On 20 June 1948 the western Allies permitted German authorities to introduce a new currency in their zones of occupation to replace the old Reichsmark notes. This currency reform seemed to symbolize a new attitude toward Germany on the part of the British and Americans, but it was the pretext for the beginning of the Soviet blockade of Berlin. This cynically ruthless blockade, which continued for nearly a year, demonstrated to the world just how unscrupulous Stalin’s regime was.
In Part II of this article I shall present my observations on a wide range of subjects which I could observe during 1945-1948 and on which I formed opinions and value judgements, either at the time or in later years on the basis of more information.
As a young American, during the years 1945-1948, I witnessed with sadness, anxiety and incomplete comprehension what I considered and still consider to be the greatest tragedy which has ever befallen Western Civilization, at least since the Thirty Years War (1618-1648). This tragedy of the wartime damage to Europe, as well as damage inflicted on Europe, especially Germany and eastern Europe, after the war has seriously impaired what might be called “the might of the West,” to use a phrase employed by Lawrence R. Brown as the title of his important book (1963). The psychological and economic damage to Western Civilization, including the United States, continues to this day, as I observed in Bulletin 19 (republished in Liberty Bell of January 1988). Although I was young in 1945, I was well aware of the contributions of the German-speaking areas of Europe to the “might of the West” in such diverse fields as music, art, printing, theological thought, technology and the natural sciences.
In Part I gave an autobiographical account of my involvement in the Second World War, mainly my assignments in military service in Europe (1945-1946) and as a War Department Employee (1946-1948). I now turn to observations which I made in Europe during that time and my reflections on them, based not only on what I observed during 1945-1948, but also on a great deal of information which I have acquired during the ensuing years, information which was not available to me at the time. I also spent time in Germany during 1951, 1954, 1955, 1970, 1983 and 1986. During 1986 I interviewed a number of German historians and commenced correspondence with them.
In my perception, the conduct of the war and the occupation policies in Germany after the collapse of the German defense forces provide insights on the real motivations for the British and French declarations of war against Germany on 3 September 1939, declarations which converted the German-Polish War into a global War. In my view, these motivations were primarily economic. Even as of this writing, when there is more than empty rhetoric about German reunification, many a British voice has been expressing fears that a united Germany would strongly dominate the European economy. Let us summarize the evidence that the primary objectives of the War declared in 1939 were the economic elimination of Germany as a strong economic competitor, notably in the struggle for export markets, an intense struggle in the 1930s.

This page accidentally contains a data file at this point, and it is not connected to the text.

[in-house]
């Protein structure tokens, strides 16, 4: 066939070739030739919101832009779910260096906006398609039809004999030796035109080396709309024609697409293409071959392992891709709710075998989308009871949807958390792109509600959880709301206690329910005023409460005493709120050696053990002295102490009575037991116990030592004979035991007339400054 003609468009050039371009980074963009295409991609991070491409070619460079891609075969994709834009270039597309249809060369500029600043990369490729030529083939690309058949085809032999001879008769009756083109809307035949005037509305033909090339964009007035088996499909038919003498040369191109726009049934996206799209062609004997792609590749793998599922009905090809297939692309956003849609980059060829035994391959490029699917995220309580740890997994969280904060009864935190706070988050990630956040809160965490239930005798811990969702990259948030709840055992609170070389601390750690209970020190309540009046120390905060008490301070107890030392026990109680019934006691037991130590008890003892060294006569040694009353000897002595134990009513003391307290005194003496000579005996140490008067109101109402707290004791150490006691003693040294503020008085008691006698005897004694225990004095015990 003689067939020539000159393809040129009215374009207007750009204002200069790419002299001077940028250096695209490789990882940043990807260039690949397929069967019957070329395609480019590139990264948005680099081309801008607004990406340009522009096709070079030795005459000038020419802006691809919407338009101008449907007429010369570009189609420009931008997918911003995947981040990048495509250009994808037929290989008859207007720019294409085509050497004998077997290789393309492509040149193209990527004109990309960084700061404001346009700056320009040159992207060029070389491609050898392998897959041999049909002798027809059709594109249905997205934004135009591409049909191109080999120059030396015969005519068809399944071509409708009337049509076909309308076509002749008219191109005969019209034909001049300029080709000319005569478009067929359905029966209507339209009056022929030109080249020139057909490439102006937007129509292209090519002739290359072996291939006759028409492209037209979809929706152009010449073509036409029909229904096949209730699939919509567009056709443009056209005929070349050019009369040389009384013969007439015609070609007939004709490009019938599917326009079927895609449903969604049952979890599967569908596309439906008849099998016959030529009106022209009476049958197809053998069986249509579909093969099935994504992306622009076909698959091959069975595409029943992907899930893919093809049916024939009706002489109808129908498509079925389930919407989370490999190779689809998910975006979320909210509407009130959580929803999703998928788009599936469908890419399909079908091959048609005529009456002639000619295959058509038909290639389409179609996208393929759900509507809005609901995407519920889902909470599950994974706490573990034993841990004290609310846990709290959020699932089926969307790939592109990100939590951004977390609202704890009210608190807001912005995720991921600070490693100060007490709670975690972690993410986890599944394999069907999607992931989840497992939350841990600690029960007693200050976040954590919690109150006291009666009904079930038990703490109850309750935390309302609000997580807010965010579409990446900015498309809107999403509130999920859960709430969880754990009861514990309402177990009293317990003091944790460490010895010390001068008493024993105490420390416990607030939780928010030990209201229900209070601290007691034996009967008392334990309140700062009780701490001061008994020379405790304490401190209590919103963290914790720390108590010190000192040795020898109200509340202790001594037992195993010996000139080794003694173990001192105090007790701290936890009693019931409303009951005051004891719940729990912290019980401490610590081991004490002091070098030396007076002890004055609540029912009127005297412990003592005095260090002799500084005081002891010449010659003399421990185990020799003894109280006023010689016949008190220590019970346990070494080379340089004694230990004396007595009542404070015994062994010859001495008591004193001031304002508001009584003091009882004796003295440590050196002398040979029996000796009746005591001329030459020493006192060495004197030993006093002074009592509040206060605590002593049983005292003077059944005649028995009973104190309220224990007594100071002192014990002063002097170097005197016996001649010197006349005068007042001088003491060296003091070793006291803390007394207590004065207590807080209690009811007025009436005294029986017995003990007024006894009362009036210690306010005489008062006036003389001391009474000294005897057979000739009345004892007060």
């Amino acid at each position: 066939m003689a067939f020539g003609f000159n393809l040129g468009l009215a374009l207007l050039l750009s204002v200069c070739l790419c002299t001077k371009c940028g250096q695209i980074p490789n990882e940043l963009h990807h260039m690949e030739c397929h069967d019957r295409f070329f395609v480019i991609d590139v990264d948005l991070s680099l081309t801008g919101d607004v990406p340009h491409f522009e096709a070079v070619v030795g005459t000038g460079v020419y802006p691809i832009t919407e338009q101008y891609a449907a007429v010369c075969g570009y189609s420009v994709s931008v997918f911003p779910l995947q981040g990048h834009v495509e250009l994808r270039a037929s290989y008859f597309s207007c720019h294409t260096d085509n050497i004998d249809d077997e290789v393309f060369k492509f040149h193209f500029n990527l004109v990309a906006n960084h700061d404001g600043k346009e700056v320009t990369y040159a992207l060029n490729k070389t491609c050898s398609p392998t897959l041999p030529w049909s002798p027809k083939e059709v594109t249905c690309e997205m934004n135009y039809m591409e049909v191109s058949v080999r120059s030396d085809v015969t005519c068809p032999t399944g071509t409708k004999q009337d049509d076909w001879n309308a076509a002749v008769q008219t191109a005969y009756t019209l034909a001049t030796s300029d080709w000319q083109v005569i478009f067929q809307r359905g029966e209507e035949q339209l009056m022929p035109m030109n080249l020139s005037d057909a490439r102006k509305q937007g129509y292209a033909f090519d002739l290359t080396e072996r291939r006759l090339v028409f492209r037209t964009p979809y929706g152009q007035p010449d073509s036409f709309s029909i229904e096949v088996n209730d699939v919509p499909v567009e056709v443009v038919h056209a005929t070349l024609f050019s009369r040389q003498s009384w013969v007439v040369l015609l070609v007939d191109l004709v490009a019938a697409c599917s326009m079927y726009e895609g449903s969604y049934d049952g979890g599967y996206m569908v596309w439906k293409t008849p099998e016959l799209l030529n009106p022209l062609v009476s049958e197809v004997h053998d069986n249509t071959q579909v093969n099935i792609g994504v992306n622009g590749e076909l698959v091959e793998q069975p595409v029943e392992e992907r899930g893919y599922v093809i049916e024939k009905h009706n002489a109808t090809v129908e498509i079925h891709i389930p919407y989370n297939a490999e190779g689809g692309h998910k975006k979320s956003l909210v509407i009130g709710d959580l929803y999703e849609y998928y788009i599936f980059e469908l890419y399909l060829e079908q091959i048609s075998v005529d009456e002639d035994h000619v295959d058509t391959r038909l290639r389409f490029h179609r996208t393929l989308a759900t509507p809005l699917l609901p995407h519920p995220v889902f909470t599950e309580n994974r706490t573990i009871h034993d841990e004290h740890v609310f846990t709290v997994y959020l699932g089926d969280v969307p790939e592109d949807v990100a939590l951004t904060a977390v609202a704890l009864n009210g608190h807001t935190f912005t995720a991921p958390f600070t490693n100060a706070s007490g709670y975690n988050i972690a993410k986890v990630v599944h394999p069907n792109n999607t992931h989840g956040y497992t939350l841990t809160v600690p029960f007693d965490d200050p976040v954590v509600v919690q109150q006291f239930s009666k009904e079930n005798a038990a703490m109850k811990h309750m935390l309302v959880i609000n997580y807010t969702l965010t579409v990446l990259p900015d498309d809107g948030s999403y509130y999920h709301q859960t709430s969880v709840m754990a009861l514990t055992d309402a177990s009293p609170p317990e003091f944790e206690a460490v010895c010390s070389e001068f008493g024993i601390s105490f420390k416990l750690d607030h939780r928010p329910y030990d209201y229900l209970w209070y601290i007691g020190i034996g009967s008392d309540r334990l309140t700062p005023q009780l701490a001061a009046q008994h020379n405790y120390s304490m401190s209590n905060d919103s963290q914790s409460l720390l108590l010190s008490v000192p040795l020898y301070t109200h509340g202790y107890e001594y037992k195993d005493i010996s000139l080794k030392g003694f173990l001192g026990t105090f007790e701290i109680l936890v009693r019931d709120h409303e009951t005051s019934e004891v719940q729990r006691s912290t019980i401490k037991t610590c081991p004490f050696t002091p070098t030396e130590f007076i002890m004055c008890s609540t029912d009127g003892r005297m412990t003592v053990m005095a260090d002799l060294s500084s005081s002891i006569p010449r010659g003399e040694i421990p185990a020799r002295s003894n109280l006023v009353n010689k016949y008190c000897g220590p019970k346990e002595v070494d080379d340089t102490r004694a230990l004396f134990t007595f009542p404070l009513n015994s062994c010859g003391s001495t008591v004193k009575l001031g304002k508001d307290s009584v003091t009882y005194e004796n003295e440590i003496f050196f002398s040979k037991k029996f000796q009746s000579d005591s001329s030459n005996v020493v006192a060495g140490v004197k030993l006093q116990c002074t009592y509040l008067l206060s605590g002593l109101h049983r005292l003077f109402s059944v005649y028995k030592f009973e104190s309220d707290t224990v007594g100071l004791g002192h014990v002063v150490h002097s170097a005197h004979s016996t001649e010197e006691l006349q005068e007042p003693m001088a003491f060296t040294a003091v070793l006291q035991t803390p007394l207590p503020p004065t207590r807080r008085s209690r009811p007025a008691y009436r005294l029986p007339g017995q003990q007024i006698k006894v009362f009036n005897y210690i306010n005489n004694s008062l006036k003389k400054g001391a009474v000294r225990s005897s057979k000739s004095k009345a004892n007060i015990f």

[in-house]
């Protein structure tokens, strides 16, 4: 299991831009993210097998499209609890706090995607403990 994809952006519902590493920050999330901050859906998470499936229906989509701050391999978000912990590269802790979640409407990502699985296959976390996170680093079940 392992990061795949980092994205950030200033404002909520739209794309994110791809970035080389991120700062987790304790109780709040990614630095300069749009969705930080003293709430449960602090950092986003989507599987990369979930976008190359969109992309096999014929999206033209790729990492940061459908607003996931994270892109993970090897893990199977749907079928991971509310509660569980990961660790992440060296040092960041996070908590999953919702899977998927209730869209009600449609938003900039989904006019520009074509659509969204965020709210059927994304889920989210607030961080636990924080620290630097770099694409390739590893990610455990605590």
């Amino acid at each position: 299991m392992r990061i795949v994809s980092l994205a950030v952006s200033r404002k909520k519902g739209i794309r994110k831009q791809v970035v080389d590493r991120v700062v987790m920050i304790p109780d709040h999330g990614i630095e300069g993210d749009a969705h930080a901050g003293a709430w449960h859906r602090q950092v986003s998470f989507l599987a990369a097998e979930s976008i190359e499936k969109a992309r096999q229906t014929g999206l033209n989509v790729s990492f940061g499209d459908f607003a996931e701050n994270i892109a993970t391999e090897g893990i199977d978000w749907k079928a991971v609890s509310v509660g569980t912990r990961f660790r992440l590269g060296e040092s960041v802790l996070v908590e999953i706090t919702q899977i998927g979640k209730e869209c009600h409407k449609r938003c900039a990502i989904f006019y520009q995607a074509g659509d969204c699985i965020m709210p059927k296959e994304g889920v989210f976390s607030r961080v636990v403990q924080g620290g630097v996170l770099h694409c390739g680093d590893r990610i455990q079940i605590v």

The war provided the opportunity to destroy German shipping and German factories, as well as the homes of those who worked in the German economy. (We might note here, however, that production for the German armed forces reached its zenith during the course of l944, when it was becoming ever more apparent that Germany would be treated very harshly in case of its defeat.) Then there were the dismantlings of German factories and subsequent shipments of the machinery to the USSR, where it frequently rusted on the railroad cars by which it had been transported. These dismantlings took place for several years after the surrender of Germany in keeping with the spirit of the Morgenthau Plan. Perhaps even more important is the fact that the Allied authorities continued the principles of economic controls that had been in effect during the war when there was far less currency in circulation. During 1945-1948 I was a day-to-day observer of the results of the Allied control of the German economy. Frankly, I am not certain whether the economic policies of the Allied occupation authorities were a product of stupidity or were calculated to paralyze the German economy, but I strongly suspect that they were mainly the latter, from what I could observe.
As I recall, the prewar circulation of the Reichsmark currency totaled around RM 6,000,000,000., a rather modest amount for the size of the German economy. By the end of the war that circulation had been increased to about ten times that amount and within a rather short time the Allied occupation authorities had just about doubled that circulation by the issuing of the “M” series of notes that they put into circulation. A Jew of Lithuanian origin, Harry Dexter White, an official of the U.S. Treasury Department, saw to it that Russian authorities received the printing plates for the currency, which circulated throughout the four zones. (White later committed suicide when his loyalty to the USSR was revealed.) The Russian issues were, as I recall, distinguished from ours only by a small dash in front of the serial number.